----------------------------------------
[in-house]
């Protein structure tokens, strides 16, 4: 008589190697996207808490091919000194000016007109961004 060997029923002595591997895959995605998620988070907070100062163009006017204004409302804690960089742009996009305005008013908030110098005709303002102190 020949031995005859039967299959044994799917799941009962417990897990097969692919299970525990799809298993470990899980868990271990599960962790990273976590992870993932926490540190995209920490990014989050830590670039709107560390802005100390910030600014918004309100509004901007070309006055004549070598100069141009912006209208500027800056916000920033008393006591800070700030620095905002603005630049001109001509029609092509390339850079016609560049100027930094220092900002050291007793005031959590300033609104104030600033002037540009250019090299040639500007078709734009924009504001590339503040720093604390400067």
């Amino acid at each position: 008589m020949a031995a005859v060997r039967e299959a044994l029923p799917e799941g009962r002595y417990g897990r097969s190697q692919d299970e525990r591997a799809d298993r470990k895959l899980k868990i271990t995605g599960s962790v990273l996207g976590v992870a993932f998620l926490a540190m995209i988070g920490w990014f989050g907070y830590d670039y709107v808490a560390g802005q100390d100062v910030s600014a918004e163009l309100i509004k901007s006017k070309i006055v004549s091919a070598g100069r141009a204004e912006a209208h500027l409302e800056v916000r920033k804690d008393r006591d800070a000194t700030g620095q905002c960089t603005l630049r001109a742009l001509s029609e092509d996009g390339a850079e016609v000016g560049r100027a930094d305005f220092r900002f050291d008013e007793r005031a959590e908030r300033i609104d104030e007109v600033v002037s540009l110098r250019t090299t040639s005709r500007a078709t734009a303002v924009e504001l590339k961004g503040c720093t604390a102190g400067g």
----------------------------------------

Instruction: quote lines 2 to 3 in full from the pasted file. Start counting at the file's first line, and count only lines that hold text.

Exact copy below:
């Protein structure tokens, strides 16, 4: 008589190697996207808490091919000194000016007109961004 060997029923002595591997895959995605998620988070907070100062163009006017204004409302804690960089742009996009305005008013908030110098005709303002102190 020949031995005859039967299959044994799917799941009962417990897990097969692919299970525990799809298993470990899980868990271990599960962790990273976590992870993932926490540190995209920490990014989050830590670039709107560390802005100390910030600014918004309100509004901007070309006055004549070598100069141009912006209208500027800056916000920033008393006591800070700030620095905002603005630049001109001509029609092509390339850079016609560049100027930094220092900002050291007793005031959590300033609104104030600033002037540009250019090299040639500007078709734009924009504001590339503040720093604390400067």
């Amino acid at each position: 008589m020949a031995a005859v060997r039967e299959a044994l029923p799917e799941g009962r002595y417990g897990r097969s190697q692919d299970e525990r591997a799809d298993r470990k895959l899980k868990i271990t995605g599960s962790v990273l996207g976590v992870a993932f998620l926490a540190m995209i988070g920490w990014f989050g907070y830590d670039y709107v808490a560390g802005q100390d100062v910030s600014a918004e163009l309100i509004k901007s006017k070309i006055v004549s091919a070598g100069r141009a204004e912006a209208h500027l409302e800056v916000r920033k804690d008393r006591d800070a000194t700030g620095q905002c960089t603005l630049r001109a742009l001509s029609e092509d996009g390339a850079e016609v000016g560049r100027a930094d305005f220092r900002f050291d008013e007793r005031a959590e908030r300033i609104d104030e007109v600033v002037s540009l110098r250019t090299t040639s005709r500007a078709t734009a303002v924009e504001l590339k961004g503040c720093t604390a102190g400067g």